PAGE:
There has been a lot of talk about rebuilding a baseball team. Because baseball is a copycat league the natural inclination of many people is to look to the successful teams for how they were built, and right now those teams are the Cubs, Astros, Mets, and Royals. The Royals are far enough removed from their top farm system and their reliever heavy approach has been treated more as a guide for teams looking to get over the hump. Luckily most have realized that the Mets’ strategy of developing 3 of the Top 20 pitchers in baseball is not really a plan you can count on. That leaves the Cubs and Astros as the teams most point to as models for an ideal rebuild. So let’s talk about those two teams.
The Cubs have gotten a lot press for developing hitters and with a lineup that has young hitters like Kris Bryant, Anthony Rizzo, Addison Russell, Jorge Soler, and Kyle Schwarber it is hard to argue otherwise. Their entire rotation is not homegrown with all 5 coming via trade (Arrieta/Hendricks) or free agency (Lester/Lackey/Hammel). This seems to indicate that you should build around hitting and buy the needed pitching, but that is difficult because of where those Cubs hitters came from. Collectively they are a #2 overall pick, a guy acquired for the #18 overall pick, a former #11 overall pick acquired for a pitcher in the middle of a 4 win season, a player who got the top bonus for a young Cuban hitter, and the #4 overall pick. It is an impressive set of talent, but it requires both being bad for a while and having the right players available in the draft. This is without talking about the financial resources that allowed the Cubs to add Ben Zobrist and Jason Heyward this offseason in free agency.
The Astros are more of a hodgepodge of players. They have a superstar in a former #1 overall pick, but they are older than the Cubs with trade acquisitions filling a lot of critical spots. They have also been good at converting undervalued assets into usable players like Dallas Keuchel and Collin McHugh. Many writers will point to the Astros as a model of a team built off its drafting, but in reality the Astros are a collection of getting talent from every different angle. Due to the lack of name recognition in their rotation and all of the home runs they hit, the Astros’ bats have gotten the majority of the credit for their rebuild.
Enough of talking about other teams, let’s look at the Phillies. Since being hired Matt Klentak has talked constantly about pitching and the organization’s need to acquire more pitching. He put actions to words, acquiring 5 pitchers for Ken Giles and adding Jeremy Hellickson and Charlie Morton this offseason as well. It is unsurprising then that when polled on Twitter 60% of you thought the Phillies were rebuilding around pitching (hitting received 17%, both received 23%). If the Phillies are truly building around pitching, it should come through in the makeup of their organization. Let’s start by looking at the breakdown of players acquired via trade, Rule 5, or other means that could be considered part of the Phillies’ future or were acquired via recent trade:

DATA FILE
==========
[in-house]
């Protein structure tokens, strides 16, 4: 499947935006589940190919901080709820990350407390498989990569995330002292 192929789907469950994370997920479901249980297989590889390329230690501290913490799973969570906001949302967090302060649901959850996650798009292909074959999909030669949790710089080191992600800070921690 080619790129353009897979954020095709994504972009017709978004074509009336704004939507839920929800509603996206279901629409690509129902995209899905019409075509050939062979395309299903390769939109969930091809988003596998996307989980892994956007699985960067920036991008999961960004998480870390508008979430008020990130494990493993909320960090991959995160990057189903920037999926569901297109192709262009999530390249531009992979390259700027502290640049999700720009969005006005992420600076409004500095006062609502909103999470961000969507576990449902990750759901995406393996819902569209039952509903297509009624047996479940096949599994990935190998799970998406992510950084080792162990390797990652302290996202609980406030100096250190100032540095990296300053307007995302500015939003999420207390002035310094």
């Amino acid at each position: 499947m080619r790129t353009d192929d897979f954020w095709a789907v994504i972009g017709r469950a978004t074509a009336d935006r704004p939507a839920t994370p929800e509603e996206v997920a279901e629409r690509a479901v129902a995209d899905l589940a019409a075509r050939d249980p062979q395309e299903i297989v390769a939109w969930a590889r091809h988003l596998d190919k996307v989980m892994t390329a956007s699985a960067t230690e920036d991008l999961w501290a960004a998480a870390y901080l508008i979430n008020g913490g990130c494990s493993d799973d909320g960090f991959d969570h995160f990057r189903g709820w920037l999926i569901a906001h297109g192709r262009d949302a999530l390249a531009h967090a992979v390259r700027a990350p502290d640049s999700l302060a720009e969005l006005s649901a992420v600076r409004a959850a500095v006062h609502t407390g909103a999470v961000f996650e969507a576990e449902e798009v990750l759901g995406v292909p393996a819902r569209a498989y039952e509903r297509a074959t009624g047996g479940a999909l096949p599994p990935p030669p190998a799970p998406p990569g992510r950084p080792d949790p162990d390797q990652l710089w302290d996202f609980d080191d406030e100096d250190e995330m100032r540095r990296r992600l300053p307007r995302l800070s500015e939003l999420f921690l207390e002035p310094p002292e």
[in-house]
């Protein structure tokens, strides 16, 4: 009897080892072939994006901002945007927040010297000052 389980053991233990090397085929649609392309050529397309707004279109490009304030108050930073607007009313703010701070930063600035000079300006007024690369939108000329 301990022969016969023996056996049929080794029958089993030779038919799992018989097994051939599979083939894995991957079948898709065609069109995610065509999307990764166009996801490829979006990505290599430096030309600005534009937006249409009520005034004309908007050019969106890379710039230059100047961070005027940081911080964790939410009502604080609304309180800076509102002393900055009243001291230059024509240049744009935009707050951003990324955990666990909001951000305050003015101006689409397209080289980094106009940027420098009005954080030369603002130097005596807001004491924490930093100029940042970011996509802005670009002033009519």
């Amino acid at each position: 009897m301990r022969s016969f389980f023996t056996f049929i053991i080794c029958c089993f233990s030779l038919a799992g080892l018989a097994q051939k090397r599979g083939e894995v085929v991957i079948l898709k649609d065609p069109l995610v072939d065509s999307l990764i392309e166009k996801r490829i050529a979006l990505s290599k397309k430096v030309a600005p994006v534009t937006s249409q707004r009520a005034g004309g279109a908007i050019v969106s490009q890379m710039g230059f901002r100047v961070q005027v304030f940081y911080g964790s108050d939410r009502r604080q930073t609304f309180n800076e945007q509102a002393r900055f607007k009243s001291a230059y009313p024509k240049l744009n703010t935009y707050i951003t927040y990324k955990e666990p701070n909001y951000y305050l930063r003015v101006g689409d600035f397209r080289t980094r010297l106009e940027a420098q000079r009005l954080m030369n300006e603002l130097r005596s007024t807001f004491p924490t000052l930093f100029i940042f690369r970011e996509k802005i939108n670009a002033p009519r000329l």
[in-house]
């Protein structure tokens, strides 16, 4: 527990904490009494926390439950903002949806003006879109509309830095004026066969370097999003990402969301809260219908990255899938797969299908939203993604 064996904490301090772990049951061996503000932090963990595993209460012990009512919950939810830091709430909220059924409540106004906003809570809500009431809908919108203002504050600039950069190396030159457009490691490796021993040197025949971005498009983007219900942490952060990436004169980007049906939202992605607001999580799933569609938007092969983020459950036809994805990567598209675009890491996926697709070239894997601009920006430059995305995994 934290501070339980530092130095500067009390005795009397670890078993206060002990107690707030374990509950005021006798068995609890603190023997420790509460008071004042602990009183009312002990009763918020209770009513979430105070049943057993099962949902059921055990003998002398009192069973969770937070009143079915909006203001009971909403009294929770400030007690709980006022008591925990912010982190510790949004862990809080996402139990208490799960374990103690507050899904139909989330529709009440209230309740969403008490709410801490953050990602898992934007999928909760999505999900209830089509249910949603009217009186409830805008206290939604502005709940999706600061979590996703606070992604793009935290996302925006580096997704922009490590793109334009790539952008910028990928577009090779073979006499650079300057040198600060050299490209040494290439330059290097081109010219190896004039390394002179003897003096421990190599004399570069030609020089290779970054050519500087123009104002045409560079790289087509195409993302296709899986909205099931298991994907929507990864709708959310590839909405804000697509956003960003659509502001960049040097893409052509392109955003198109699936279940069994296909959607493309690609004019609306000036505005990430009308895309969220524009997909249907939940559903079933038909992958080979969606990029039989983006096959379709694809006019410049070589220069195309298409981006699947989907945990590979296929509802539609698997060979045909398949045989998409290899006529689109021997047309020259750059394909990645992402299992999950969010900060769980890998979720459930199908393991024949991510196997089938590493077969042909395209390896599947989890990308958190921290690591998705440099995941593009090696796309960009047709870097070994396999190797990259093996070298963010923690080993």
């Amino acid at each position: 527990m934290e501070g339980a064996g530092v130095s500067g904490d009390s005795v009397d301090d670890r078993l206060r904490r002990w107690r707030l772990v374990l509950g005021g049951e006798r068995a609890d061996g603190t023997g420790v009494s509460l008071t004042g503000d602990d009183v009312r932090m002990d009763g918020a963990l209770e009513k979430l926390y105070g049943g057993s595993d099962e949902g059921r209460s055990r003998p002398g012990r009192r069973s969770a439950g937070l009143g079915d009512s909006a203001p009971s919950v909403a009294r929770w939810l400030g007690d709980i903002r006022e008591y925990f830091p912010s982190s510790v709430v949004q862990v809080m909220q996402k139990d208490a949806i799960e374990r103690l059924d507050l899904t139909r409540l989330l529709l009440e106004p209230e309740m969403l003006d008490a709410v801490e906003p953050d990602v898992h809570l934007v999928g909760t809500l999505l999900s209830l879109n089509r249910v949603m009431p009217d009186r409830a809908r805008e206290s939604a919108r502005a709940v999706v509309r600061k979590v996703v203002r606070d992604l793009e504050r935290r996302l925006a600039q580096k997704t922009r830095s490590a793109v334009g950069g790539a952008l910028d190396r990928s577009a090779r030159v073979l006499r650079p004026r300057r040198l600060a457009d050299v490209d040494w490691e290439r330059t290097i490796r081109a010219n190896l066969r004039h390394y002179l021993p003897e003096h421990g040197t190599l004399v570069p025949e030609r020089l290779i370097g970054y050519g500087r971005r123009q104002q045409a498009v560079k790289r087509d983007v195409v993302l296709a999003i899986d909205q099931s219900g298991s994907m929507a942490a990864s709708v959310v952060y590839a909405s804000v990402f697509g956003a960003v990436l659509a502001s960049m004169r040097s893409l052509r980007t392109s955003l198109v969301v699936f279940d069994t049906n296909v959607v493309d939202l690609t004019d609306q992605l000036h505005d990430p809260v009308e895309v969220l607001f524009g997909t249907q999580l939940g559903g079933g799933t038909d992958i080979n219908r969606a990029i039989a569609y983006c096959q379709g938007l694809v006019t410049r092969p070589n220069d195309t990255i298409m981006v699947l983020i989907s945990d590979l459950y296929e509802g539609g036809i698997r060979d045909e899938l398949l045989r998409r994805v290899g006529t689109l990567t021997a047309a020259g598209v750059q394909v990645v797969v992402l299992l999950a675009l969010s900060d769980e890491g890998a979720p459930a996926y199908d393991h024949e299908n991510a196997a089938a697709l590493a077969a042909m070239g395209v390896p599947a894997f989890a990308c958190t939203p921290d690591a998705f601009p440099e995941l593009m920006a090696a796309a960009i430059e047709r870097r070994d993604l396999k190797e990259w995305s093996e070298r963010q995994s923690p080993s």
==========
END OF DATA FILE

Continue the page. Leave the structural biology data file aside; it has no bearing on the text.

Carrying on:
Pitchers: Velasquez, Oberholtzer, Eickhoff, Thompson, Appel, Eflin, Pivetta, Eshelman, Arauz, Arano, Cordero, Tirado, Asher, Windle, Lively, Richy
Hitters: Williams, Herrera, Alfaro, Goeddel, Sweeney, Valentin
For those who don’t want to count up the names, that is 16 pitchers and 6 hitters. So far it certainly looks like the Phillies are building around pitchers and pitching depth. But that is only half the story. Here is the homegrown side of the equation (homegrown being defined as drafted or signed by the Phillies), I used players considered part of the Phillies’ future in the major leagues or appeared in the Top 30 of my Phillies’ prospect list.
Pitchers: Nola, Kilome, Pinto, Medina, Ramos, Garcia
Hitters: Crawford, Franco, Altherr, Randolph, Quinn, Knapp, Tocci, Kingery, Pujols, Grullon, Canelo, Hoskins, Ortiz, Luis
This time we favor hitters 14 to 6. This shifts the narrative from the Phillies needing pitching to build around pitching, and more that pitching has been an organizational hole that needed to be filled. Right now it looks like the organization is actually fairly balanced, but these lists include players like Harold Arauz and Juan Luis who are longshots to ever contribute to the Phillies. To remove these longshots let’s narrow down to just the impact portion of the organization. I am going to use my Top 15 under 25 list from earlier in the offseason. The split we now get is 9 hitters to 6 pitchers, with 4 of the top 5 being hitters.
So what are the Phillies building around, it looks to be both. The Phillies already have a core of hitters on their way, lead by J.P. Crawford and Maikel Franco, but until this summer into winter they lack pitchers beyond Aaron Nola. The combination of Amaro and Klentak have added Velasquez, Thompson, Appel, and Eickhoff since the July trade deadline. At the same time, the best prospect that was acquired in any of these trades, Nick Williams, is a hitter. It is unlikely by the time this whole rebuild is done that the Phillies will look like any teams that came before them, and that is ok, there is too much randomness in baseball to perpetually be one step behind copying everyone else.
Up Next: How Should the Phillies Rebuild? More theory behind different rebuilding paths.
Photo by Baseball Betsy